This is a re-post from Yale Climate Connections

“Drought, water, war, and climate change” is the title of this month’s Yale Climate Connections video exploring expert assessments of the interconnections between and among those issues.

With historic 1988 BBC television footage featuring Princeton University scientist Syukuru (“Suki”) Manabe and recent news clips and interviews with MIT scientist Kerry Emanuel, Ohio State University scientist Lonnie Thompson, CNN reporter Christiane Amanpour, and New York Times columnist and book author Tom Friedman, the six-minute video plumbs the depths of growing climate change concerns among national security experts.

Friedman, in footage from the 2014 Showtime “Years of Living Dangerously” nine-episode documentary, points to a NOAA analysis that climate change has caused the Mediterranean region, in Friedman’s words, “to dry up . . . . leading to longer and more severe droughts.” Friedman in that piece pointed out that severe droughts struck Syria – “which is right at the epicenter” of the worst impacts — in the four years leading up to the Syrian revolution.



Why were the ancient oceans favorable to marine life when atmospheric carbon dioxide was higher than today?

Posted on 12 November 2015 by Rob Painting

When we look back through the geological record, we see that for much of the last 500 million years there was an abundance of life in the oceans and that atmospheric carbon dioxide was much higher than today for the vast majority of that time. Though it may seem counterintuitive, especially considering that ocean pH was lower than present-day, the ancient oceans were generally more hospitable to marine calcification (building shells or skeletons of calcium carbonate) than they are now [Arvidson et al (2013)].

Numerous examples exist to support this, such as the enormous coccolith deposits that make up the White Cliffs of Dover in England. These tiny coccolith shells are made of calcium carbonate (chalk) and date from the Cretaceous Period (Cretaceous is Latin for chalk) about 145 to 65 million years ago - when atmospheric CO2 concentration was several times that of today. So conducive to marine calcification was the Cretaceous ocean that it also saw the emergence of giant shellfish called rudists as a major reef-builder.


Figure 1 - Rudist fossils dating from the Cretaceous Period. Marine calcification during this time of higher-than-present atmospheric CO2 concentrations was very clearly not a problem for this marine organism. Image from Schumann & Steuber (1997).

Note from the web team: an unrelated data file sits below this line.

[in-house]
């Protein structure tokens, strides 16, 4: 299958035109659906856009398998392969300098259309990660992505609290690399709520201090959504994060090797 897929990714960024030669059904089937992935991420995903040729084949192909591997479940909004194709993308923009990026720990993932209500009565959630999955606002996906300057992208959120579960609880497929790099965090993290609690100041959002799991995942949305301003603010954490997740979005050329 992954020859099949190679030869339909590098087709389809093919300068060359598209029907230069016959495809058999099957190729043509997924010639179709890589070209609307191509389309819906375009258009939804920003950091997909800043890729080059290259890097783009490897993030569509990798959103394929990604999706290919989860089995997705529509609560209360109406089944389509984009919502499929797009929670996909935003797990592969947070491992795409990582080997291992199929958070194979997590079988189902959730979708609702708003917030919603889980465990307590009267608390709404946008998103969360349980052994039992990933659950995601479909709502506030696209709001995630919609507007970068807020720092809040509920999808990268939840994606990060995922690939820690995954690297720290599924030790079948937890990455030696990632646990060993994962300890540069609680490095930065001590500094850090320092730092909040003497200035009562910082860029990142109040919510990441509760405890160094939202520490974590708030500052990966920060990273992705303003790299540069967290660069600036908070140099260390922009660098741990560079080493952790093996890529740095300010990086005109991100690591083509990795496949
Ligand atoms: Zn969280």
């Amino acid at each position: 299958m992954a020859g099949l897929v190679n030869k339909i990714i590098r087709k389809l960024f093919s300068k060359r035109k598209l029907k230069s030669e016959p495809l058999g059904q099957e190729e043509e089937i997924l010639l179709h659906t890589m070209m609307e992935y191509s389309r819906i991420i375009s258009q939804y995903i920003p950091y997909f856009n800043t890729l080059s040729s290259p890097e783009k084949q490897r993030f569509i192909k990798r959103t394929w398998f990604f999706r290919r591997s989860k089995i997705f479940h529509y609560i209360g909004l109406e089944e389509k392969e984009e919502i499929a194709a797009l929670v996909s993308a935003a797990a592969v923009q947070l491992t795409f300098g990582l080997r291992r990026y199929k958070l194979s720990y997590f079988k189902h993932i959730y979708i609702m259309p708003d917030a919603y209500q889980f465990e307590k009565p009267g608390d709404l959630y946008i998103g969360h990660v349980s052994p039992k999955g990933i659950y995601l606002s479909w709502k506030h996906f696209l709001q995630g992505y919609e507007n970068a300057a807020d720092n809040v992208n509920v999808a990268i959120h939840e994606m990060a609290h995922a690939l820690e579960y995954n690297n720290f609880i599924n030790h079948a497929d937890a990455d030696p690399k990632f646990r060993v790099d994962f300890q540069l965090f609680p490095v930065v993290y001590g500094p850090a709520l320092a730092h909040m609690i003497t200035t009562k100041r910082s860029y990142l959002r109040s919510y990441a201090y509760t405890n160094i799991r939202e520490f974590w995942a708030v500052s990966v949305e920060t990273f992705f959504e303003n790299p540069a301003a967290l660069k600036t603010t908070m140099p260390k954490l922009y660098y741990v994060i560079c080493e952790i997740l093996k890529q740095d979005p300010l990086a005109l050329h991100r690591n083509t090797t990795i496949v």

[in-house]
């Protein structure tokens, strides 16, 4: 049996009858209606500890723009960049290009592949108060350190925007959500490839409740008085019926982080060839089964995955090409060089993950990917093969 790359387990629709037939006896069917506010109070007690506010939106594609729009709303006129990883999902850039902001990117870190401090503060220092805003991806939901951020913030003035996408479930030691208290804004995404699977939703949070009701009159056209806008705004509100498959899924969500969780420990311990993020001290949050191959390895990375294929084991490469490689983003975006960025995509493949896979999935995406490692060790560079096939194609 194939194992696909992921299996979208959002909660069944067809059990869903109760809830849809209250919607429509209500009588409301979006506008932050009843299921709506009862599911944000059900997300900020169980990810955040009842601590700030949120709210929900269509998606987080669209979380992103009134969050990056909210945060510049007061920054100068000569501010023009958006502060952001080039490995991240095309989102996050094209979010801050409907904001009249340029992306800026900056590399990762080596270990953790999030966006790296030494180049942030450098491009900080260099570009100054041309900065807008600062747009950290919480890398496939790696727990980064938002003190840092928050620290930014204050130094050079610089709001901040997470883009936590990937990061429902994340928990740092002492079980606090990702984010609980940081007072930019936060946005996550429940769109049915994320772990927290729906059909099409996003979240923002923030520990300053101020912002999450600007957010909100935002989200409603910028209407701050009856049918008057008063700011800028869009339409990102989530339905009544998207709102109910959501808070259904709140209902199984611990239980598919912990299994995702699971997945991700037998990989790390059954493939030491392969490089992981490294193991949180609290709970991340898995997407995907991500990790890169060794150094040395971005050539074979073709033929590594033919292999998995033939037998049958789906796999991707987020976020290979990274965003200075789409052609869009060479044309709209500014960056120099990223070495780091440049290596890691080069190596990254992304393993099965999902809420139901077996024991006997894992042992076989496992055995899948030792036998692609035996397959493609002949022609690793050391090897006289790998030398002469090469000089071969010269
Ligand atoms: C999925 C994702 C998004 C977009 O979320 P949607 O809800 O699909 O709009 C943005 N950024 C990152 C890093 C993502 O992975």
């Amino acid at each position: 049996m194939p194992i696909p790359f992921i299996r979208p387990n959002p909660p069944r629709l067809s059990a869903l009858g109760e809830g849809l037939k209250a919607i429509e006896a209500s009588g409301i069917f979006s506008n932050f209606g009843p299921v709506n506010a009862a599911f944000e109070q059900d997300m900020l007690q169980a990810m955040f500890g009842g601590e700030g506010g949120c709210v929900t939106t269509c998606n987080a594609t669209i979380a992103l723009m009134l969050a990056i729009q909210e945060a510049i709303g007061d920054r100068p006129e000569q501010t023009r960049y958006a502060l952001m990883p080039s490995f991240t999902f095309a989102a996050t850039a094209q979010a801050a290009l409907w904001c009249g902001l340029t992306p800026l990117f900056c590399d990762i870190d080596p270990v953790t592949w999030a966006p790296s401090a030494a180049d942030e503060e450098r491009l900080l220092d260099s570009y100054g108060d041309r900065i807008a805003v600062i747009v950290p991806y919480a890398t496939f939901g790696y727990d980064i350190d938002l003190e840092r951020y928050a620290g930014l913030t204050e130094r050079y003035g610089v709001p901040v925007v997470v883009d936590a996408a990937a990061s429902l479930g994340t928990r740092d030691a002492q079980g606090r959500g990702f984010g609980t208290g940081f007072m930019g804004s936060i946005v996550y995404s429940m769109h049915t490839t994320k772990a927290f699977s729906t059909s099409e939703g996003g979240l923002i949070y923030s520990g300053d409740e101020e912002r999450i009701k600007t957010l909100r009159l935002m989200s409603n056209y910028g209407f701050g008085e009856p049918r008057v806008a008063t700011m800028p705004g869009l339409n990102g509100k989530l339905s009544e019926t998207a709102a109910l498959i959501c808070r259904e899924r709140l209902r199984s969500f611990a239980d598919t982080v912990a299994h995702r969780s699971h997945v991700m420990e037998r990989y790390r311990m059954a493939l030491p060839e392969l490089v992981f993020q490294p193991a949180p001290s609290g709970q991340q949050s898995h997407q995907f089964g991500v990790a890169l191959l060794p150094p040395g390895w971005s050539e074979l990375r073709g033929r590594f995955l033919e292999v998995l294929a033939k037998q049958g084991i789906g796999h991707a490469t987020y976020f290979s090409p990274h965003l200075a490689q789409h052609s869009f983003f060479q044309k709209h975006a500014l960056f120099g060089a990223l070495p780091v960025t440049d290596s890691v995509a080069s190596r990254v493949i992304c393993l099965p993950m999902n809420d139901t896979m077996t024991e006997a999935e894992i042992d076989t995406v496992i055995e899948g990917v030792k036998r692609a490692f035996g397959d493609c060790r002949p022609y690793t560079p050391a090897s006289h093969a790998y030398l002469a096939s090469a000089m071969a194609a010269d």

Given the relationship between the concentration of carbon dioxide in the atmosphere and the pH of the ocean, why are scientists concerned about falling ocean pH when it was lower for much of the last 500 million years?  The simple answer is that these were not times of ocean acidification per se, and the key difference is in understanding the time scales and chemical processes involved. Ocean acidification only occurs when atmospheric carbon dioxide increases in a geologically-rapid manner because pH and carbonate ion abundance decline in tandem, and it’s the decrease in carbonate ions that makes seawater corrosive to calcium carbonate forms [Kump et al (2009)] . While the increase in dissolved CO2 and hydrogen ion concentration (falling pH) would have proven stressful for some ancient marine life, such as coral [Cohen & Holcomb (2009), Cyronak et al (2015)], the corrosive state of surface waters likely delivered the decisive blow. 

A perfect illustration of the marked difference between high and low carbonate saturation states is shown in Figure 2. Both marine fossils (discoaster) are from ancient periods of high atmospheric CO2 (i.e. low pH), however the fossil on the left pre-dates the Paleocene-Eocene Thermal Maximum (PETM) some 55-56 million years ago. Carbonate ions were abundant prior to the PETM, however a geologically-rapid pulse of CO2 entered the atmosphere during the PETM, and thus lowered the abundance of carbonate ions. The fossil on the right dates from the PETM and shows clear signs of dissolution, indicating that the oceans back then were corrosive to marine calcifiers, as we'd expect, because ocean acidification was underway (Penman et al (2014).